At some point in the 1980s, a girl nicknamed Victoria, (Brat to her father) lives in a troubled home. Her parents don’t get along, and to escape the arguments, she rides her bike through the woods, where she finds a covered bridge. It’s not really a real bridge, however: it’s a conduit that allows her to find lost objects. She’s soon after introduced to a new world: there’s certain people with abilities to enter another world, one that’s split away from the real world, and powered by their imaginations. Armed with a totem, they can use this conduit to accomplish certain things. In Vic’s case, it’s her bike. Maggie, a librarian, it’s scrabble tiles. For Manx, it’s his terrible car. When Vic and Manx’s worlds collide, it sets them on a path that’s filled with madness, terror and violence.

Joe Hill has established a name for himself when it comes to dark speculative fiction. His collection of short fiction, 20th Century Ghosts, is an excellent read, his comic series Locke & Key, as well as his first two novels, Heart Shaped Box and Horns have received wide acclaim. NOS4A2 adds to his superior backlist and it’s easily going to be one of the best books released in 2013.This novel is a long, sprawling narrative that covers decades of the character’s lives, and it’s by far Hill’s most complex novel to date. Despite that, it breezes by quickly, and it’s a testament to Hill’s ability to weave together a number of divergent characters and each of their actions without losing sight of the overarching picture.

A delight throughout NOS4A2 is the tiny references peppered throughout: Charlie Manx at one point carries around a silver hammer – Maxwell’s Silver Hammer, anyone? Music titles, like many of Hill’s other works, work their way into the prose many times. There’s a character named de Zoet, which in and of itself doesn’t mean much, until one follows Hill on Twitter for a while, where you might have seen that The Thousand Autumns of Jacob de Zoet by David Mitchell was one of his favorite books. When the characters get a glimpse into Charlie Manx’s head, there’s a neat reference to Hill’s fantastic comic series Locke & Key on the map with Lovecraft Keyhole. Beyond these references, there’s also Hill’s wondrous preference for the double entendre. The titular car, a 1938 Rolls Royce Wraith is entirely perfect for this sort of story, while Vic’s own ride, a Triumph Motorcycle, likewise is born for the role that it plays in the story.

At its core, NOS4A2 is about a single, basic concept: the importance of loving relationships. Vic comes out of a home that has quite a bit of tension that feels typical for the 1980s (especially if one’s reference point for suburban culture is films like ET and Terminator 2), and has a difficult relationship with her parents. She eventually moves out, taking off on her bike and ending up finding Manx, who attempts to kill her. She’s saved by Lou, a biker fleeing from his own problems. With Manx apprehended, Lou and Vic become an unconventional couple, with a little boy, Wayne.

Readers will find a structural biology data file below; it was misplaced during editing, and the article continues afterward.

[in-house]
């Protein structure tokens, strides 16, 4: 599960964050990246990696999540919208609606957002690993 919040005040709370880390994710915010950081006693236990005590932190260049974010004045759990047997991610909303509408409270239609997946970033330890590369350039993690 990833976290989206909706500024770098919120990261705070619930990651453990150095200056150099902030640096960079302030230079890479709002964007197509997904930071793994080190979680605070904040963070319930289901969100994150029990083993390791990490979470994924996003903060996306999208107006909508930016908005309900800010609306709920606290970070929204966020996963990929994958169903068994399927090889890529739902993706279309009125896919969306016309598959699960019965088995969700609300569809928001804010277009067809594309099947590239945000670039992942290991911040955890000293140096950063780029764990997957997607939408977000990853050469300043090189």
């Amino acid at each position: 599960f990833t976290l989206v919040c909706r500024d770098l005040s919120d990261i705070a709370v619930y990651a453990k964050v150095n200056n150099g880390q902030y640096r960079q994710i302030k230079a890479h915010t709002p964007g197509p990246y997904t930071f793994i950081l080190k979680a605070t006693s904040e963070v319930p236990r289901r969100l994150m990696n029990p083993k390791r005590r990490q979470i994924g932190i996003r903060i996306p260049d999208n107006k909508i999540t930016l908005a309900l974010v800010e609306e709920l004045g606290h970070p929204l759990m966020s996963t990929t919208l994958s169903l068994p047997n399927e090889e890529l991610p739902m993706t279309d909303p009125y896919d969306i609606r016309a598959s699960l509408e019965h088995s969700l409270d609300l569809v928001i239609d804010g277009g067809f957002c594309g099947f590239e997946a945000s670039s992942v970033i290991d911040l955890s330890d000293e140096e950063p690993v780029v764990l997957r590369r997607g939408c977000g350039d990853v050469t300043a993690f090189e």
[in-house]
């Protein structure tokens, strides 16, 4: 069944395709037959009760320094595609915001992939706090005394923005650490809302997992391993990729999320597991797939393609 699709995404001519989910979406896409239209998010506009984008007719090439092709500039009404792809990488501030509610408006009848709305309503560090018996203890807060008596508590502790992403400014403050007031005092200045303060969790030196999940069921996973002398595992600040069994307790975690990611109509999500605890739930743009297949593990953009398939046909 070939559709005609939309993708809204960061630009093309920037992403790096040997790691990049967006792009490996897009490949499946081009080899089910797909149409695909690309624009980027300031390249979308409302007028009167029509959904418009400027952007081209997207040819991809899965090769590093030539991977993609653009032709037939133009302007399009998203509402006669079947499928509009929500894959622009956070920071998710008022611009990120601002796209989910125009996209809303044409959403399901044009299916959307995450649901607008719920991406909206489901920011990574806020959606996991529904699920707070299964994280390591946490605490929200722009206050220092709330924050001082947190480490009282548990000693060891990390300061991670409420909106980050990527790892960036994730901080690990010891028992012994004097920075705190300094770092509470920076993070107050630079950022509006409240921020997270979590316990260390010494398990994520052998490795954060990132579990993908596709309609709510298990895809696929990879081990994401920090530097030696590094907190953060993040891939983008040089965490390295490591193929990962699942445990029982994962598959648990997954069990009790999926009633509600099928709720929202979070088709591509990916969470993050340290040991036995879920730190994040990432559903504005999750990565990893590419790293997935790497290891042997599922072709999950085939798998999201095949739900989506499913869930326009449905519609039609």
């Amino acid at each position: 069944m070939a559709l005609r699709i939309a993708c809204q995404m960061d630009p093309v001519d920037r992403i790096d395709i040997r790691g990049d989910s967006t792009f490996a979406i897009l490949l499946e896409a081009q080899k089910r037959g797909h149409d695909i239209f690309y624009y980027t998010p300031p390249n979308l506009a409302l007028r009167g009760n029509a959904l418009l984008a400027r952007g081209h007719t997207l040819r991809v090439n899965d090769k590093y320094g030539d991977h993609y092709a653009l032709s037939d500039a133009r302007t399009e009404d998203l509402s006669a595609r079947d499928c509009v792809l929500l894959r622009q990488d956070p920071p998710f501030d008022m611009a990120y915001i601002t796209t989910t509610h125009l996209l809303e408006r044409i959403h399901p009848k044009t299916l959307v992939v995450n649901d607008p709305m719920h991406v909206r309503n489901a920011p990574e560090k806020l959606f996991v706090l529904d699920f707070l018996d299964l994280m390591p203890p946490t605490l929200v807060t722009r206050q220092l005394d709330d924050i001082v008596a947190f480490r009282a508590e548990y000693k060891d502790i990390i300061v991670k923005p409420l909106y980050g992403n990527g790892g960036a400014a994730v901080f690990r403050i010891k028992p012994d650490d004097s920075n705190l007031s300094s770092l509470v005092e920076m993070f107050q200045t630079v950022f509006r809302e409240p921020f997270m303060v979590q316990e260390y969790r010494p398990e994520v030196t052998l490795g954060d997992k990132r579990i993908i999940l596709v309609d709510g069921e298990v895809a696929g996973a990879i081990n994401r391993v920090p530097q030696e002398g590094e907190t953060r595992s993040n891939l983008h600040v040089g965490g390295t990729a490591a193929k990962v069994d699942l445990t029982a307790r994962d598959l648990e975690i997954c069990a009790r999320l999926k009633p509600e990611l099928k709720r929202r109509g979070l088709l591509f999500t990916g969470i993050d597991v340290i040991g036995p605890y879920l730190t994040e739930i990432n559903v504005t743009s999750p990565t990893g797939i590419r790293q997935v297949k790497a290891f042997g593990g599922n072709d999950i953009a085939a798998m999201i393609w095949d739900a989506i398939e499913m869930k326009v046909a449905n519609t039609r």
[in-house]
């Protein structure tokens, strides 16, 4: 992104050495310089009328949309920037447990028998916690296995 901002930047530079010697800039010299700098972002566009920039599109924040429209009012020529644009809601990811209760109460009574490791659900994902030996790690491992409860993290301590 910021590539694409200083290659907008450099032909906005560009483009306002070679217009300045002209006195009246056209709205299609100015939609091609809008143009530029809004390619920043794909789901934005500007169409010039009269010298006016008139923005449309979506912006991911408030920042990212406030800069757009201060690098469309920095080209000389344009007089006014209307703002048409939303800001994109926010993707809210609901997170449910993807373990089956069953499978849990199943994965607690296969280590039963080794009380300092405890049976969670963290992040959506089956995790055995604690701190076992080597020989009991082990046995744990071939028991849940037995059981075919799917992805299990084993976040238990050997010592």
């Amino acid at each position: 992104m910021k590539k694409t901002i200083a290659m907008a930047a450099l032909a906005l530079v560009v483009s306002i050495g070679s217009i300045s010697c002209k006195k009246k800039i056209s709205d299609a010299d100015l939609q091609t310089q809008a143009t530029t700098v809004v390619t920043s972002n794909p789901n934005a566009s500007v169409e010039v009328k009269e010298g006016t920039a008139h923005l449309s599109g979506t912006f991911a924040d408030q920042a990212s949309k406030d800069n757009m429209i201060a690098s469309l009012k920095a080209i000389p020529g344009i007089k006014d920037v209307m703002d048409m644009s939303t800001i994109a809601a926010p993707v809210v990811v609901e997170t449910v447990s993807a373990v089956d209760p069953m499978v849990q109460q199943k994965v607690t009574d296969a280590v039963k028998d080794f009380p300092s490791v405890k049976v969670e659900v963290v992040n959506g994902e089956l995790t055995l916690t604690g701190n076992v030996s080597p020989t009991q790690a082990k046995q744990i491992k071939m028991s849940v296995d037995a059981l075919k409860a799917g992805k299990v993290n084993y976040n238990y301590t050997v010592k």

Through Manx, we see that relationships are far more important. In many senses of the word, he’s a type of vampire, one who’s sustained by the empathy and emotions of the children that he kidnaps, forging an ever-depleting pool that he continually draws upon. His helpers, terrible men who kidnap and murder in his name, are strung along in a Stockholm syndrome-like relationship of their own, one that leaves them shriveled up and ultimately, dead.

The problems don’t stop with Manx’s apprehension, and his relationship with his captured wards goes both ways: Vic, now an illustrator for a popular novel series calledSearch Engine, goes crazy as she begins to receive calls from the children of Christmasland, who are going hungry without their master. The episode forces Vic to rethink her memories and childhood, which adds in an entirely new level to the horror that she faces: while she thinks that what she experienced were false memories, they were in reality, completely true. That, to me, is something far scarier than the violence, blood and gore that we see throughout the book. It’s still scary, but Hill knows exactly where to twist the knife to crank up the temperature for his characters.